“I think I like our guard options, although they are thin and they’re especially thin since Roby can play the wing and Anton can play two, and we’re out there in practice and I’m ready to bring [former Northern Iowa guard and Director of Player Relations and Development Ali] Farokhmanesh back,” Miles said.
Nebraska could very well open the season with three guards – Watson, Gill, Webster – in the starting lineup. However, that leaves just Taylor coming off the bench in the backcourt.
Even if Tshimanga can adjust to the college game quickly – far from a given – there will still be plenty of minutes behind him at center and the Huskers could take a by-committee approach again like they did last year. Sophomores Michael Jacobson (6-feet-9, 239 pounds) and Ed Morrow (6-feet-7, 235 pounds) are both in the picture.
Jacobson has been working hard in the weight room over the offseason to help him handle whatever role Miles asks him to play. Jacobson is the second biggest player on the team, but he’s more of a face-up big than an inside presence offensively.
“Just in confidence, his ability to add 19 pounds of muscle – not just 19 pounds, he really added power, strength, and I think when you look at that it tells you a lot about his work ethic and what he wants to do,” Miles said. “He knew he wasn’t going to play as much center yet he still went to work in the weight room.”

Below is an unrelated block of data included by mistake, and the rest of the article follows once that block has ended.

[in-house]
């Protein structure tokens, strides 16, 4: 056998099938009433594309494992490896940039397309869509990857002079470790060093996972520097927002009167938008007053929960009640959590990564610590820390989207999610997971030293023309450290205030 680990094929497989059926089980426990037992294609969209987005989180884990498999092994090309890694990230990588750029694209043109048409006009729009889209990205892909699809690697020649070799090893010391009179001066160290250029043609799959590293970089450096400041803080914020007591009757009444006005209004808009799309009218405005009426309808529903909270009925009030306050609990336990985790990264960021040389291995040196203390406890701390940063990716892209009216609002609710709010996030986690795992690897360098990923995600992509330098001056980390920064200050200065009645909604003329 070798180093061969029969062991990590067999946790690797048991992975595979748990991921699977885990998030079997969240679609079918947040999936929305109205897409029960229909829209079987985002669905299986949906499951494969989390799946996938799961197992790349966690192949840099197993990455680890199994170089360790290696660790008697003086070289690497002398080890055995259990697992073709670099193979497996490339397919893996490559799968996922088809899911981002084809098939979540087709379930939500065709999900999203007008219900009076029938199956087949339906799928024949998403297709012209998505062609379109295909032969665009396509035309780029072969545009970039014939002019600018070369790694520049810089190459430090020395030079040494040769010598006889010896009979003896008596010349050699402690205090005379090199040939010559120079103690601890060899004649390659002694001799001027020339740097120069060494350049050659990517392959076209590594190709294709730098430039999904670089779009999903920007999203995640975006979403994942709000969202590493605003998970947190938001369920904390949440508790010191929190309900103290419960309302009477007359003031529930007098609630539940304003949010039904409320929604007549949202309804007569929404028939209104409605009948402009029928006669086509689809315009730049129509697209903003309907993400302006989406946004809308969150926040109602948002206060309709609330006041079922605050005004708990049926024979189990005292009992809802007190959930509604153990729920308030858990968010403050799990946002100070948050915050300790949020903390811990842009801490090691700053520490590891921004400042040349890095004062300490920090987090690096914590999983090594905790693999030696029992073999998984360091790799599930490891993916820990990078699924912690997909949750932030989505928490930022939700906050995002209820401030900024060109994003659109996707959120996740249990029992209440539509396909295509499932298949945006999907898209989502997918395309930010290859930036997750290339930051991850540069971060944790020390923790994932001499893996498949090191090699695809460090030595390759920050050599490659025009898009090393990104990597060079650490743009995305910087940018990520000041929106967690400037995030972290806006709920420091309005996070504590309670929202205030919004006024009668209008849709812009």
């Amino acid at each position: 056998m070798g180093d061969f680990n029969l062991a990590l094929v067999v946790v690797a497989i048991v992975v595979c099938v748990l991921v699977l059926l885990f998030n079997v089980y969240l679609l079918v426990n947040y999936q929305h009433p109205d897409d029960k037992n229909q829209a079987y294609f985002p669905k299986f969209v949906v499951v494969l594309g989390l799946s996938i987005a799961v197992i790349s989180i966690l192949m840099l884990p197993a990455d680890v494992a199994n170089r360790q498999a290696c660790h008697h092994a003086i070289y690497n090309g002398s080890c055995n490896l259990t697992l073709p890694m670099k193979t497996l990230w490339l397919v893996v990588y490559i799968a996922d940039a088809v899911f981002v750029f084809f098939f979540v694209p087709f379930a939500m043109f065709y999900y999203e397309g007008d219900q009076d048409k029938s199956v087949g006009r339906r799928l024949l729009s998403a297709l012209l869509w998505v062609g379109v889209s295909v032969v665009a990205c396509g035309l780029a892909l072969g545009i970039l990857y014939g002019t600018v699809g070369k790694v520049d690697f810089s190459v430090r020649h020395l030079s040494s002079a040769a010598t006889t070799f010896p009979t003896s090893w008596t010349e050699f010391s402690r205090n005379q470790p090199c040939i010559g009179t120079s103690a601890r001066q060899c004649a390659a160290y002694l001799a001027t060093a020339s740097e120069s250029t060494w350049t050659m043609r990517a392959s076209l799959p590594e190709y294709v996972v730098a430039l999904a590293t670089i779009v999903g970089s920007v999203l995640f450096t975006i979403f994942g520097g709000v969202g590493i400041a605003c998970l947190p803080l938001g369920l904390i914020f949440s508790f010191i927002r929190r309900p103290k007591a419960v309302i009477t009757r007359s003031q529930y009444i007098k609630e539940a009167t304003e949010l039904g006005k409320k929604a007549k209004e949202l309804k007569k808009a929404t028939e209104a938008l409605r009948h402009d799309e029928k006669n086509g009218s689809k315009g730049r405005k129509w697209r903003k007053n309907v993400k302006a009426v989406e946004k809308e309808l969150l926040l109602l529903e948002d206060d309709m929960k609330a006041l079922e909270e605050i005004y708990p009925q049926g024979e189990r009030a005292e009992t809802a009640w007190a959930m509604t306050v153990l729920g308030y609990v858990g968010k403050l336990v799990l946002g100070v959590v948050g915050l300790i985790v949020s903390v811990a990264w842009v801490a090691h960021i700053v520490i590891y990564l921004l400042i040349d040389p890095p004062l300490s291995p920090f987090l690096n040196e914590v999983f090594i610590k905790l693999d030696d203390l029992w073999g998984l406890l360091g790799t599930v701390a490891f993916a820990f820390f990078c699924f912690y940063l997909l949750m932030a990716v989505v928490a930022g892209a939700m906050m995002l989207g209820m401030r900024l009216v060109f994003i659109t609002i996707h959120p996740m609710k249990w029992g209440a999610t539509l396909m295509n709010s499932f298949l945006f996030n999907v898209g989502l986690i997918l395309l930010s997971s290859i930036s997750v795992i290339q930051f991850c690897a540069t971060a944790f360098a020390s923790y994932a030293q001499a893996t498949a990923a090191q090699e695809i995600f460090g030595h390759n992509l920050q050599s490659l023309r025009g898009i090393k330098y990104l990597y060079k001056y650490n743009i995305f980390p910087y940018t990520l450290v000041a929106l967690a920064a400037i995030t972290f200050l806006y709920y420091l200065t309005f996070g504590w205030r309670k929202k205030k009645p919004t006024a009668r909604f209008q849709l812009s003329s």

As for Morrow, he is certainly undersized at the center position, but he has a strong frame, he’s a relentless rebounder and he is most effective offensively close to the basket.
“Ed Morrow might be our most powerful guy on the floor,” Miles said. “When you see him, he’ll power through Jordy on a regular basis, and that’s no easy task … We stat every workout and every practice, and his numbers are the best numbers on the team. He finishes a lot of plays, he rebounds well, he’s on the offensive glass; he is the toughest guy in the gym, he really is. Last year I started telling him ‘just be the toughest guy on the floor,’ and he really made a nice surge as he got healthier. I think that you’ll see him build on that.”
Jacobson also will be given a chance to start at the power forward position, and he might be the frontrunner at this point. However, if Miles elects to go with more of a small-ball lineup like he did last season with Shavon Shields playing the four, it opens the door for others to crack the lineup.